Baseball right to abandon unpopular rule changes
By Matthew Gagnon
Major League Baseball Commissioner Rob Manfred, who I have called “the worst commissioner of any major sport” just said something remarkable that I think is deserving of high praise.
During a question and answer session hosted by the Baseball Writers’ Association of America on Tuesday, Manfred was asked about some of the rules changes that were implemented in baseball during the COVID-19 pandemic. Specifically, the question was posed as to whether or not these changes would be permanent.
The rule changes were many, but notably included changes to how double headers and extra-inning games were handled. Major League Baseball has been running doubleheader games of seven innings each, rather than nine innings, and have started extra innings with a runner on second base.
“I see the extra-innings rule and seven inning doubleheader as rules that were adopted based on medical advice to deal with COVID,” Manfred said. “I think they are much less likely to become part of our permanent landscape than some of the other rules we’ve talked about over time.”
Now, these changes were not, as Manfred said, implemented “to respond to the pandemic.” That is certainly what Major League Baseball claimed at the time, but most of the implemented changes were in fact considered well before the pandemic as part of Manfred’s push to deal with length and pace of play issues in the game, and his desire to make the game more dynamic to younger generations.
Indeed, the extra-inning rule was actually implemented in the minor leagues in 2018 as part of a suite of many changes that baseball wanted to try out, and see how they fared. Major League Baseball itself announced that starting in 2019, the extra-inning rule would be used in the All Star Game.
What COVID-19 actually did was provide Manfred cover to begin to implement a number of changes in Major League Baseball, and attempt to get some traction for those changes to hopefully keep them into the future.
Which is exactly why I think his statement that the changes would likely be removed is so remarkable. It is a rather brave admission that some major changes championed by his office were not, it turns out, good ideas.
It is incredibly difficult for a leader to admit that truth, particularly when they had advocated and accomplished a major change to disrupt the established order in a conservative entity like baseball. It requires maturity and honesty to evaluate that change on its merits, decide that it didn’t do what you wanted it to do, and then decide to abandon it.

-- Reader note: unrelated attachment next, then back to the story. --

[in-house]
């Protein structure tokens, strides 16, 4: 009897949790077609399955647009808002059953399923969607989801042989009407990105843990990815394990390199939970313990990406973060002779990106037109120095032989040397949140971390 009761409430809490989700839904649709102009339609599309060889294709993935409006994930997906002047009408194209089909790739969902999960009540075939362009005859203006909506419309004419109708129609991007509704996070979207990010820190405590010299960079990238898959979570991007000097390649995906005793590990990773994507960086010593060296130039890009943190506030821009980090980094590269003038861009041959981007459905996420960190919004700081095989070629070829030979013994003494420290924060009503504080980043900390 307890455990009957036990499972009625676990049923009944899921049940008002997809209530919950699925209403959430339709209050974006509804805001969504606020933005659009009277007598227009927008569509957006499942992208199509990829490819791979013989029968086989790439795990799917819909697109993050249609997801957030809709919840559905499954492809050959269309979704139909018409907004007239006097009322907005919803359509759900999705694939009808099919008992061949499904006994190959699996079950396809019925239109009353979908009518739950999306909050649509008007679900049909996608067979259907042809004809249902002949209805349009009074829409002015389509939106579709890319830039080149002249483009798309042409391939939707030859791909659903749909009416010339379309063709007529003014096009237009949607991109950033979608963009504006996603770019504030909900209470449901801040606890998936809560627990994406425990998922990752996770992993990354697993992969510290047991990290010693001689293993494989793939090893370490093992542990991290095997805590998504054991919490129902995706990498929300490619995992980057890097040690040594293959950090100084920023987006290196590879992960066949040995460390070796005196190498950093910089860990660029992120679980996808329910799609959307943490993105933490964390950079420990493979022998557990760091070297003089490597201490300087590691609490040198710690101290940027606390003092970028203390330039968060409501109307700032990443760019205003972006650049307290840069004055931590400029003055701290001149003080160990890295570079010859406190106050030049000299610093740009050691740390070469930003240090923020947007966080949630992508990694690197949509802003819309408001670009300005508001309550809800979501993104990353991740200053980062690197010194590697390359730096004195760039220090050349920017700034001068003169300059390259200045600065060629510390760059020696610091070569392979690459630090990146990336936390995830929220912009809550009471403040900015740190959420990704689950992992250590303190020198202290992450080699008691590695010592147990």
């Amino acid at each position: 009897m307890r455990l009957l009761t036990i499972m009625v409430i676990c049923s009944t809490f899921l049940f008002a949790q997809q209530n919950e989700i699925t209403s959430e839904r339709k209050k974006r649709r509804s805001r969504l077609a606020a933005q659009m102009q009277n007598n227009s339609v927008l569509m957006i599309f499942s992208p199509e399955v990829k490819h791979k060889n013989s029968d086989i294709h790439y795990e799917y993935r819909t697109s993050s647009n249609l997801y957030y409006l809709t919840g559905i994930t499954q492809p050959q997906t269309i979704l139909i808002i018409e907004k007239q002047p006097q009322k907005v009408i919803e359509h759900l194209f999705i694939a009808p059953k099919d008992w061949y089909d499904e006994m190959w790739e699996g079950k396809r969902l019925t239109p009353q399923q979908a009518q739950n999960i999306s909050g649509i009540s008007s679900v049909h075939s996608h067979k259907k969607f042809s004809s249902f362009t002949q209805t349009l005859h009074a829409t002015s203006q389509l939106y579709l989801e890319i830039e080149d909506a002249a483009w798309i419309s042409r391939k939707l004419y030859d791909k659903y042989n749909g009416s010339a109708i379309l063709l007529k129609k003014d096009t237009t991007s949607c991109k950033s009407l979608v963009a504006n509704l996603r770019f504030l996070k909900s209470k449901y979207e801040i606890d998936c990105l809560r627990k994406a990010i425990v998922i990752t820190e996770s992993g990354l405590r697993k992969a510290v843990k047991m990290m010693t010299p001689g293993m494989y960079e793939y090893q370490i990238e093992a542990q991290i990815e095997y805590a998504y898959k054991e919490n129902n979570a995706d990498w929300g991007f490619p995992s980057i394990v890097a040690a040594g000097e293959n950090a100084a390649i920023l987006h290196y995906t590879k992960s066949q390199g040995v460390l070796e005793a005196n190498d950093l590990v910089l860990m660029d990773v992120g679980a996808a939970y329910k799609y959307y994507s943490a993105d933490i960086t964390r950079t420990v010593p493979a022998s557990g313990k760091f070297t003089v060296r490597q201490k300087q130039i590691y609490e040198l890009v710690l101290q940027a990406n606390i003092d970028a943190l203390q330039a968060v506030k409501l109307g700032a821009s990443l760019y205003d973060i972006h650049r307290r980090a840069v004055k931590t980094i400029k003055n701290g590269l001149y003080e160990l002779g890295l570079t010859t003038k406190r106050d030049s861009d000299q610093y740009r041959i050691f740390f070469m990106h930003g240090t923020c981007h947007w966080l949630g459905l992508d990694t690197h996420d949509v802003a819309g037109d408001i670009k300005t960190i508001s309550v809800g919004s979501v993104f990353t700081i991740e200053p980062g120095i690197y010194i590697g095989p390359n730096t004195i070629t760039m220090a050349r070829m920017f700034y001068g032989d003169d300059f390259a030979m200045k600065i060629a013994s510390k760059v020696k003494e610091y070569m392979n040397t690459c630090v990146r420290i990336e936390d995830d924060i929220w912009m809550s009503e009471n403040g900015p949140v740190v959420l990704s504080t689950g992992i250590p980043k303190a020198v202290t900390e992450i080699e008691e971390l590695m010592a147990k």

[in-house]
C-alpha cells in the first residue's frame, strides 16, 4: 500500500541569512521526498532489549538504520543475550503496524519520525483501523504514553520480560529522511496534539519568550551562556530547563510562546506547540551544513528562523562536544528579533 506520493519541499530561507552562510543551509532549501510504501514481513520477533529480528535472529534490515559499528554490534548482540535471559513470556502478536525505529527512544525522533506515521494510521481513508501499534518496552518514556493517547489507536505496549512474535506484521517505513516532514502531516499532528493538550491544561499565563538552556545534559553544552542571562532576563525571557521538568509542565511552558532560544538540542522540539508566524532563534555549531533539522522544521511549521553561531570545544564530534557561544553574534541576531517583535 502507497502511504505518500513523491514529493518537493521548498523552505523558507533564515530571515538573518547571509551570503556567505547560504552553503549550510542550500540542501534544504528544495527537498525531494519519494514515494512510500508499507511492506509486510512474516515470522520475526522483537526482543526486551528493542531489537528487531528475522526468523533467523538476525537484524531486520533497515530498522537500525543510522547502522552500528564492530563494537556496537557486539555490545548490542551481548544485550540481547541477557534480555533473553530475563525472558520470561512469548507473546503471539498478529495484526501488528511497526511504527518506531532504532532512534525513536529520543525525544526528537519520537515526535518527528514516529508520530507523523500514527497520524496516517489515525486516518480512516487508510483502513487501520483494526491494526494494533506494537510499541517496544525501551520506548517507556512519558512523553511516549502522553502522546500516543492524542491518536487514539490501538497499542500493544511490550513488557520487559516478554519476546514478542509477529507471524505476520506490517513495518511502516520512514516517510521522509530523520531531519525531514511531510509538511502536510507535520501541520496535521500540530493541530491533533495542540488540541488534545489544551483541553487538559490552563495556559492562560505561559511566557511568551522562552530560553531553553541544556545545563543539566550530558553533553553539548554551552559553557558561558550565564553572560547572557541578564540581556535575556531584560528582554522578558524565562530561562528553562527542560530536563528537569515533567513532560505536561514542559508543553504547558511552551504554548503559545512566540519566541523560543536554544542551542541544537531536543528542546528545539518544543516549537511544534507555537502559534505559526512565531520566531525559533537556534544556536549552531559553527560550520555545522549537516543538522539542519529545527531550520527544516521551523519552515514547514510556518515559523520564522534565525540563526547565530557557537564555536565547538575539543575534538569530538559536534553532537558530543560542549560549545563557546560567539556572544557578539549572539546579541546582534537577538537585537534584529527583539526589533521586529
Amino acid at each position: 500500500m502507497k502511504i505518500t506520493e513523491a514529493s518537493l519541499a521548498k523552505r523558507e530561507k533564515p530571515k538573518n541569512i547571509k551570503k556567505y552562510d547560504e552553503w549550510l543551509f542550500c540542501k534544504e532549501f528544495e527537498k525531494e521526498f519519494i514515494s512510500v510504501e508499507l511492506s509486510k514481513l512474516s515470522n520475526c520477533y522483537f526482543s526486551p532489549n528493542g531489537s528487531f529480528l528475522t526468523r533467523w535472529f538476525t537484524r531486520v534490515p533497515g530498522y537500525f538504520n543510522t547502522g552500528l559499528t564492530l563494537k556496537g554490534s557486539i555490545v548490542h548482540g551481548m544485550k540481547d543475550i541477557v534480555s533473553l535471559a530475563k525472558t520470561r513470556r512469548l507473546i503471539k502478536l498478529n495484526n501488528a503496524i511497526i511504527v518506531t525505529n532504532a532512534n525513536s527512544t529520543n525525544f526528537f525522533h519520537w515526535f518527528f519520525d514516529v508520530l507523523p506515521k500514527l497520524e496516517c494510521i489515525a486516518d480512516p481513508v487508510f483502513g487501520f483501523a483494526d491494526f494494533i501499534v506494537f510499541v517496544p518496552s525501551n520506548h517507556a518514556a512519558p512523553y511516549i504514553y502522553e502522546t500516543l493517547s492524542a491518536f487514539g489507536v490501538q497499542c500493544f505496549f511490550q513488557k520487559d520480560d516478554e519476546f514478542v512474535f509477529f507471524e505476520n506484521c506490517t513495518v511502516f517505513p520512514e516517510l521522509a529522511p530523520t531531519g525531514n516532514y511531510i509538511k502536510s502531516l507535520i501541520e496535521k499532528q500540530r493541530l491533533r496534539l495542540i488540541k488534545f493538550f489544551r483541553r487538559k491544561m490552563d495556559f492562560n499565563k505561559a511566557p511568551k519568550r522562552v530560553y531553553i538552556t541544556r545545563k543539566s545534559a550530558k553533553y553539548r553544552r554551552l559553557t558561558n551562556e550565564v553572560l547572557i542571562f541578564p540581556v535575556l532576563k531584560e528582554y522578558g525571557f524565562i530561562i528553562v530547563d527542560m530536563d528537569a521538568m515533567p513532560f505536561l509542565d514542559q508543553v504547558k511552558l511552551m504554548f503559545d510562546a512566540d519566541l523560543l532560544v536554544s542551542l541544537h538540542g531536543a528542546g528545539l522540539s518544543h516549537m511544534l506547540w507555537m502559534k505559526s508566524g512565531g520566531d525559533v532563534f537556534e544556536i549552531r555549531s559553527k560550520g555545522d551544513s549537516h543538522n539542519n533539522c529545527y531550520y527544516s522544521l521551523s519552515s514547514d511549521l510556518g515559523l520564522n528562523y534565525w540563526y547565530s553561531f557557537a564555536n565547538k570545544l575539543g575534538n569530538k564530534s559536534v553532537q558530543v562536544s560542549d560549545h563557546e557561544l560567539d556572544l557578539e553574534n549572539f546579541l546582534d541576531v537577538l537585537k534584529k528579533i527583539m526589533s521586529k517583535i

You almost never see this happen, whether you are talking about a major corporation, a government agency, a sports league or any other large, slow to change entity. This is due to a version of the “sunk cost fallacy,” a concept first described in the investing world, whereby people would refuse to cut their financial losses because they had “already invested too much” to abandon the investment.
This human psychological phenomenon applies to much more than finance. We see it in business, relationships and politics.
When leaders go out on a limb and push for change, they invest so much time, effort, money and emotion in the effort that often it becomes impossible to objectively analyze it. To them, they have sunk so much of their own credibility on an idea, if the idea is undone it will mean that all that “sunk cost” has been wasted.
Of course, if the idea was a failure, the effort was indeed wasted anyway.
This is why I find Manfred’s decision so refreshing. In this case, he seems to understand that the ideas he wanted to try out were ultimately bad changes that fans hated, and changes that did not actually make the game of baseball any better. And so he had the maturity to admit that, and move on.
This is something I wish we would see out of politicians and bureaucrats more, as they are the worst offenders. Bad ideas, bad policies, bad approaches — they are all very common, and yet very rarely will you see leaders confront that truth, admit that their idea ended up not being a good idea and promise to walk it back.
The irony is that if they did that, people would likely respond. Certainly, politicians would open themselves up to accusations of flip flopping and indecisiveness, but would any of us really have a problem with hearing one of our leaders say, “upon further reflection …” followed by an admission that they were wrong?
Gagnon of Yarmouth is the chief executive officer of the Maine Policy Institute, a free market policy think tank based in Portland.